The most difficult aspect of the season to assess is not necessarily their attack, or their defensive prowess, but the inability down the stretch to will themselves to important wins, even if they came close to getting the job done.
“Can we have a little more players that will galvanize when the heat comes in? Yes, no question about it,” said Sweeney. “And whether or not the younger players that we currently have will develop that is to be determined, and a lot of times you do have to experience it. It’s not fun when you do make that type of mistake and you have to grow from it and you feel like the pressure is on you. But hey, that's the business. You signed up for it and if you can’t do it, then it’s my job to make sure we find players that, and we grow players in that regard, that are capable of doing that.”
“Because that’s what it takes to win. Ultimately, that’s what it takes to win, and that’s what our fans expect; that’s what they identify with, so we need to make damn sure that we act accordingly going forward.”
“We have players that have significantly invested in this organization long-term and had a lot of success,” said Sweeney. “They have been emphatic that they’d like to climb the mountain again and that’s a good testament.”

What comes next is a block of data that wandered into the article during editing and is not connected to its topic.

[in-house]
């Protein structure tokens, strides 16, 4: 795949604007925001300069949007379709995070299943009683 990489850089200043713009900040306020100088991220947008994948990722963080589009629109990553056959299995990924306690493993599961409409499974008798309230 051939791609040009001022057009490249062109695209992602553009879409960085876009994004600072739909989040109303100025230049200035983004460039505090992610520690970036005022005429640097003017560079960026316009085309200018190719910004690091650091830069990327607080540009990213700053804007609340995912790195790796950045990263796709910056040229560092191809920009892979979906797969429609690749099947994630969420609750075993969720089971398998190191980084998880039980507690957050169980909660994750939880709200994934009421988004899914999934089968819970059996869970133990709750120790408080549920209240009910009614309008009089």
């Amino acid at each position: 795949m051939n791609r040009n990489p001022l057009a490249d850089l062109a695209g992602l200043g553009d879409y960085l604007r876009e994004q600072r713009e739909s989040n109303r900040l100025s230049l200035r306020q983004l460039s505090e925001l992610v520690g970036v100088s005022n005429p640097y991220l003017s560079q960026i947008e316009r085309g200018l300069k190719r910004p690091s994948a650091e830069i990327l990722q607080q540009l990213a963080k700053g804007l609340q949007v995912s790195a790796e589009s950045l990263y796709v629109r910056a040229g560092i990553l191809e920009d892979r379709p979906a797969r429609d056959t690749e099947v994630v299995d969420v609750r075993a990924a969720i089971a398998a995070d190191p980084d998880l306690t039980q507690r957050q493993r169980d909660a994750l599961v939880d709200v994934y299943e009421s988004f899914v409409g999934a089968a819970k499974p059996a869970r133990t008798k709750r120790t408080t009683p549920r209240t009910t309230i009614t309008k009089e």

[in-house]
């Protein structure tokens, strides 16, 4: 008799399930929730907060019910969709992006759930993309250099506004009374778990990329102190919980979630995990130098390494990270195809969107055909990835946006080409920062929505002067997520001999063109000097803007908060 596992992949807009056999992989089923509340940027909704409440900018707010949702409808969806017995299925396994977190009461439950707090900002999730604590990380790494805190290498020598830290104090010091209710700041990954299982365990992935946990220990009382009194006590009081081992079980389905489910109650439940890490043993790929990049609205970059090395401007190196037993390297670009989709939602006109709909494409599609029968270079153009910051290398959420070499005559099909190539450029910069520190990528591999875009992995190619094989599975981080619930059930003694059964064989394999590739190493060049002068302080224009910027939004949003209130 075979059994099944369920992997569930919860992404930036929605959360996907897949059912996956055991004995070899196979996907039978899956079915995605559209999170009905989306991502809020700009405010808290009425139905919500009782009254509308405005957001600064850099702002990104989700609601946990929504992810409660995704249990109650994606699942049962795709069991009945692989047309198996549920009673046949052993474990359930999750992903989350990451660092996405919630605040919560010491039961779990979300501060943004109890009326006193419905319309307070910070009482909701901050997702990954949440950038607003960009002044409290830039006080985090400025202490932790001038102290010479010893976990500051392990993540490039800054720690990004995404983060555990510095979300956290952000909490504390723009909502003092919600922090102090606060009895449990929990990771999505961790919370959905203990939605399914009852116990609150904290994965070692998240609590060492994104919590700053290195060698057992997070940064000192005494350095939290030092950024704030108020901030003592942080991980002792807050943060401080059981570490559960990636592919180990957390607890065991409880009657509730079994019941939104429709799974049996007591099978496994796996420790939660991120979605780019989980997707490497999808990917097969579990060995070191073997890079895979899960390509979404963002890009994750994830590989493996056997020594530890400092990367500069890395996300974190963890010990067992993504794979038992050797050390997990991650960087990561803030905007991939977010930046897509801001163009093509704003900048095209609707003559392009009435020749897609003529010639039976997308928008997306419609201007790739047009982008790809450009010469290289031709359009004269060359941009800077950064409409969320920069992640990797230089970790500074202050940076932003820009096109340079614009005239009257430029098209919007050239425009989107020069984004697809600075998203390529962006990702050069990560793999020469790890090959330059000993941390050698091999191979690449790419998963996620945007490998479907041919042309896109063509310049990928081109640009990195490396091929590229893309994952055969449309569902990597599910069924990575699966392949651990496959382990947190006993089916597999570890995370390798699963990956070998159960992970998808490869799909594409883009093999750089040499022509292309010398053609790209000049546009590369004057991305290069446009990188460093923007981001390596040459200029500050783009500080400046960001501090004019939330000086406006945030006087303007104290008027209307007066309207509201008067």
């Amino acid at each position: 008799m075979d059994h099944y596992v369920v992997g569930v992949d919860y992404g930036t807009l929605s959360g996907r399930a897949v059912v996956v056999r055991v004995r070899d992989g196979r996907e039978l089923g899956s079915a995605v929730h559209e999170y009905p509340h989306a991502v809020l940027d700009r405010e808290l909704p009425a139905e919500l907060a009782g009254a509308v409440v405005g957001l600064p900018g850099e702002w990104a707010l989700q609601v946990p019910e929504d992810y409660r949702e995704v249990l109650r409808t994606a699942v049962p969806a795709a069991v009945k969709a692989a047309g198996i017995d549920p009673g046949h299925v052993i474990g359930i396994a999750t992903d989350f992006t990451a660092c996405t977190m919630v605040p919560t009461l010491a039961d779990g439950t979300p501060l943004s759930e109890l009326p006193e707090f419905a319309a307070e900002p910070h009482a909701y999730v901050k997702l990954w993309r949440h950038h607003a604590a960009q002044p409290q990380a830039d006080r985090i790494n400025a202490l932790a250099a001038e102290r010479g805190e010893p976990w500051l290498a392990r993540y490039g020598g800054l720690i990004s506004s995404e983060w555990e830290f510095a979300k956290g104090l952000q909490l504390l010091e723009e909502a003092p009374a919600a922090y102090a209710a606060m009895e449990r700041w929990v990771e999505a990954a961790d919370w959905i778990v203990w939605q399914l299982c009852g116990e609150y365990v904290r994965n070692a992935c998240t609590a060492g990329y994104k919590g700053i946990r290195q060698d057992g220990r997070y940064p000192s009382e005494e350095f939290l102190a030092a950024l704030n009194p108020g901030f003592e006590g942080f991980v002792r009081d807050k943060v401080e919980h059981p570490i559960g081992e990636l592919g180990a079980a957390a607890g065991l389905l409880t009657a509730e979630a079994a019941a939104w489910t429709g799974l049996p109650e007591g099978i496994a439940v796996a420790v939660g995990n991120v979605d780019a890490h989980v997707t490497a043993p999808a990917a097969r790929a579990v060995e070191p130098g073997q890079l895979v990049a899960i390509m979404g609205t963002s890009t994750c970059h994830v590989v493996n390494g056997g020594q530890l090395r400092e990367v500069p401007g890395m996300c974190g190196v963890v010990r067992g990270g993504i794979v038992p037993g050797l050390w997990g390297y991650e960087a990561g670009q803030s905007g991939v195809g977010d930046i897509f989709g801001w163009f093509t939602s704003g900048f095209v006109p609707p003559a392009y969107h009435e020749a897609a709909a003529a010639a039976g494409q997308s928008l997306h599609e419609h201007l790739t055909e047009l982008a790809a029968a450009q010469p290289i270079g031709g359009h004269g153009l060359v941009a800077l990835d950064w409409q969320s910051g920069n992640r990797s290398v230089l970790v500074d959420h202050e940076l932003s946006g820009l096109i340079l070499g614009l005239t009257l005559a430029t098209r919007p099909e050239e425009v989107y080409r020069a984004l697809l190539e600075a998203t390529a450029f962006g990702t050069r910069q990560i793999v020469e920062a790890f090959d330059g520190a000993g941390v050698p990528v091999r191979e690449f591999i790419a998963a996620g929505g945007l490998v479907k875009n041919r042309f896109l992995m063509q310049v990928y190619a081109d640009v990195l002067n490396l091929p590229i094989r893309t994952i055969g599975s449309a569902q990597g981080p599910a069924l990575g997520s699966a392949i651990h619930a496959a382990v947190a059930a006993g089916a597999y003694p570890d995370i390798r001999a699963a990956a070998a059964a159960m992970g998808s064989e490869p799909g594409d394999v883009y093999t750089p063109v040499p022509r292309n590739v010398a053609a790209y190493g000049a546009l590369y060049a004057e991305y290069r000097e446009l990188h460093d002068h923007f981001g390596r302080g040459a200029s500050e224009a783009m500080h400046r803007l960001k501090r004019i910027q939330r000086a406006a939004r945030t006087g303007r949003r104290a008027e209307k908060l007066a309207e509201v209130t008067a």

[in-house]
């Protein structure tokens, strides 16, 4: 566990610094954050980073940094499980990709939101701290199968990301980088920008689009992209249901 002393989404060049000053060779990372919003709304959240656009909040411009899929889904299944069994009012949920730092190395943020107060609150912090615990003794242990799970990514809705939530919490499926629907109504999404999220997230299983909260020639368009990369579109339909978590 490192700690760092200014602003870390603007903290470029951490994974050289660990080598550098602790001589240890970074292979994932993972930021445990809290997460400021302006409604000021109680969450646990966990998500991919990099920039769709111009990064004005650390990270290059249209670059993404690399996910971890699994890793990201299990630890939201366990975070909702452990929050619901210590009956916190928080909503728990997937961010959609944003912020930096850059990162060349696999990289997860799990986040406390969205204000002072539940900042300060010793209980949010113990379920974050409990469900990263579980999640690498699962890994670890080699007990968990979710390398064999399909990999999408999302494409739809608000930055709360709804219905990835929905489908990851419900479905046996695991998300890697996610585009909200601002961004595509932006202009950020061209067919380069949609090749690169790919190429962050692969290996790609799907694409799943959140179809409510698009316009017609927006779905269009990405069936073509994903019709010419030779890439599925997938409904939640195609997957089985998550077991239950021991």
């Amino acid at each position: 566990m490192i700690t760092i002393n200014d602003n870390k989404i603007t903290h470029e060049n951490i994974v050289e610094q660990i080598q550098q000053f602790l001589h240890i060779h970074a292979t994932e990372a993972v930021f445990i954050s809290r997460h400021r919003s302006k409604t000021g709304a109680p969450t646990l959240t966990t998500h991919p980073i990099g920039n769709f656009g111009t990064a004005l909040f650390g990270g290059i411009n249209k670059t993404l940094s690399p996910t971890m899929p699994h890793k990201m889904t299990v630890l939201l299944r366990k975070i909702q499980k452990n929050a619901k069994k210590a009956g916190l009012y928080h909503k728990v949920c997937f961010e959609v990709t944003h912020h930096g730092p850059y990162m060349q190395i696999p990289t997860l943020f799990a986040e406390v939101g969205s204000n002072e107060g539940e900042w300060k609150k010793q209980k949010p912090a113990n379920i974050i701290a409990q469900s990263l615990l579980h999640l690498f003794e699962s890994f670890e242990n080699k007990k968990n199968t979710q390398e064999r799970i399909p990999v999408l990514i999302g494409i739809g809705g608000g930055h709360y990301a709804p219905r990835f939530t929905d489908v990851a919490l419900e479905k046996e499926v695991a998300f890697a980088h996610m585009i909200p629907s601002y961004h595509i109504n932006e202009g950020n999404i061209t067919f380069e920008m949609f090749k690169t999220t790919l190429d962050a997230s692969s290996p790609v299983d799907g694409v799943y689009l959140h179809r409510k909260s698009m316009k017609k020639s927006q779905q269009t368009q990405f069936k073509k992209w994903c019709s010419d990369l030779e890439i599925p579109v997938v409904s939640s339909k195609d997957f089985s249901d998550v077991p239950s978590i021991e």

“Sometimes when you get there, you’ve climbed it once and you don’t want to go back. Other people are like, ‘sign me up,’ and that’s what we need more of. We need more players that when they get to the line, that they know how hard the climb is, they’ve experienced it… and we have a good group of core guys that have done that. And the rest of the guys need to either jump on board and become and grow and want to do that, or they won’t be here.”
“From an organizational standpoint, that’s what I stand for. That’s part of the reason why I was hired. I’m driven that way. I want players that are internally driven. You can be externally motivated; believe me, there are a lot of good things about this game that can motivate you. But, boy oh boy, you better be internally driven in order to have success in this league.”
From the front office, down to the players and the organization, that drive is what will need to propel the Bruins forward.
“I’m not any less driven in terms of finding the fixes, excited about knowing we have a coach that can lead us through what I still consider a transition period, and being very, very excited about what lies in front of us,” said Sweeney. “With the players we have and the core of our group, and how driven they are.”
BOSTON — General Manager Don Sweeney and Head Coach Claude Julien held their annual season-end press conference on Thursday morning at TD Garden.